Page 12

ARTIST SPOTLIGHT

Out of Exile: An Interview with Michael Meads Tyler Rosebush tyrosebush@gmail.com

For many long-standing denizens of the French Quarter, the paintings and drawings of Michael Meads might not come as much of a shock. After all, the orgiastic tableaus he is known for are in fact faithful compilations of the flagrant hedonism he experienced during his time living in New Orleans from the ’90s until his exile to the high desert after Katrina. Despite the distance, Michael managed to pull off a solo show at the Ogden in 2015 and makes yearly pilgrimages back here for Carnival season. More recently, Michael has reunited with New Orleans temporarily as an artist in residence at the Joan Mitchell Center where he indulged my request to get on record a few of his most risque memories, as well as his plans for upcoming art pieces. To start off with, why don’t we go back to that story you were just telling me about T.T.’s. So, a buddy of mine took me into a very upscale bar on Rampart– very swank and I am in there looking around going, “Wait a minute! This was T.T.’s!” This was a place I wish you could have known. Oh my god, the things I have seen people do on that bar– and it’s the same bar top. T.T.’s had the dancers who kinda aged out of the Corner Pocket– or their drug habits were so bad that they weren’t allowed in the Pocket. Holy mackerel, it was crazy in there! A buddy of mine came to visit from out of town and got roaring drunk. One of the dancers there jacked off onto the bar and my buddy licked it up. I was like “Jeff! That’s probably not a good idea!” Not so much what was in the load but what was on the bar! I’ve heard many bars at the time were like that, especially on Rampart. Mother Bob’s was one of the grand dame gay bars of Rampart. It was a hustler bar and there was an older performer, who I won’t name and she would always have on a mini skirt with some sort of midriff sequin number with “DIVA” spelled out in rhinestones. I’ve got photos of all this. One of the greatest routines she ever did was to Cher’s version of Bang Bang and when she got to the first chorus, “bang bang, he shot me down,” she just collapsed onto the stage and just laid there singing until she was done! That’s true camp. She’d get so drunk and come up to you and go “Ya wanna buy a lady a drink?” and of course Charles and I would buy her a drink. And then literal-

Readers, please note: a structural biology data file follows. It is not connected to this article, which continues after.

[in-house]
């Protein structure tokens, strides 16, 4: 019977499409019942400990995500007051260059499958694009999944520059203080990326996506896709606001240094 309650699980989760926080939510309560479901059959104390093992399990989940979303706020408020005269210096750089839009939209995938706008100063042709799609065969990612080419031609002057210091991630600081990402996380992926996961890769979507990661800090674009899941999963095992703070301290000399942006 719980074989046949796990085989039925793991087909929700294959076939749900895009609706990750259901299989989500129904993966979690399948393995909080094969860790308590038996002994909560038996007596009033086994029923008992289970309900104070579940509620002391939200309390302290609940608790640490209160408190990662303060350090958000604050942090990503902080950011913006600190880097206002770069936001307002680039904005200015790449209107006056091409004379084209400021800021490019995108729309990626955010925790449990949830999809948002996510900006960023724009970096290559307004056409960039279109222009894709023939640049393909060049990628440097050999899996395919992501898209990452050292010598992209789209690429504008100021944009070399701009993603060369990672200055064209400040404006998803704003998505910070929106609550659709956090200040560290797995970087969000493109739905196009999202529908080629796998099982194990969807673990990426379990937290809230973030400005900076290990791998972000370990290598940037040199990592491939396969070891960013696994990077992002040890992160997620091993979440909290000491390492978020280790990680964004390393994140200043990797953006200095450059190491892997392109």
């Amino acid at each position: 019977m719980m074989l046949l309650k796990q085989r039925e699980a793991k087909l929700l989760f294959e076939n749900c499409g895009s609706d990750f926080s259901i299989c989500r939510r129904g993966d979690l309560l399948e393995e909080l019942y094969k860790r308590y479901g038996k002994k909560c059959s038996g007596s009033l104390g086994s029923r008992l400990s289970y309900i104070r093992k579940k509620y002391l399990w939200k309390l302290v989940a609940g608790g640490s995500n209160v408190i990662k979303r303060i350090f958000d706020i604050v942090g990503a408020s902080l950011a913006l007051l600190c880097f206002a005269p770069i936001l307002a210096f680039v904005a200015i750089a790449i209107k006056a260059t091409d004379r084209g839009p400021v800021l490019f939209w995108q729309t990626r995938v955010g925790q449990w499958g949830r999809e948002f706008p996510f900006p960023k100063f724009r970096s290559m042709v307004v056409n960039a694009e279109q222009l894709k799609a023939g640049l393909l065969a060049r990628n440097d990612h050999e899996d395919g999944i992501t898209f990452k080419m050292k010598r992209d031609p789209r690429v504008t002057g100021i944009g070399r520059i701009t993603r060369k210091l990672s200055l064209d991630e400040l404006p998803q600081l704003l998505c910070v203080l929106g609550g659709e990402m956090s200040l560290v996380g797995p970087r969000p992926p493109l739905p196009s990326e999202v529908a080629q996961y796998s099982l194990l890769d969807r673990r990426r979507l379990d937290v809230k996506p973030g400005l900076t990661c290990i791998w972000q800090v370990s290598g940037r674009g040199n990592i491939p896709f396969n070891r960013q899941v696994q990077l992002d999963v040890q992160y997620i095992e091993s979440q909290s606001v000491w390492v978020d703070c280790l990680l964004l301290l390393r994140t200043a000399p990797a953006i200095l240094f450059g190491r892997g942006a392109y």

Liebestod by artist Michael Meads (Image Courtesy of Artist)

ly within 5 minutes she’d be back and have no idea that she had just run into us and say “Hey ya wanna buy a lady a drink?” Oh, she was a piece of work but an amazing performer. I have tons of photographs of these people performing in the Quarter. There was Ms. Fly a.k.a. Lee Fetherston, who started the Corner Pocket and was murdered. She’s one of my favorite people. There were several people we knew who got murdered. You gotta use your brain. It’s easy to think everyone is here to have a good time. Some people are not. Some people just want to rob you and then kill you. Did you ever worry about the models you brought into your studio? We used to photograph and draw quite a few models from the Pocket. But I would spend several weeks getting to know them and see what the bartender had to say. All of them were always very nice. I’d never go up to someone on the street and say “You wanna be a model?” How did your experiences in New Orleans parallel your art? Did one precede the other? I had been dreaming of New Orleans since 1980. I saw Nastassja Kinski and Malcolm Mcdowell in Cat People, which takes place primarily around the French Quarter. It’s a fun film, and it captures the atmosphere of New Orleans more than just about any other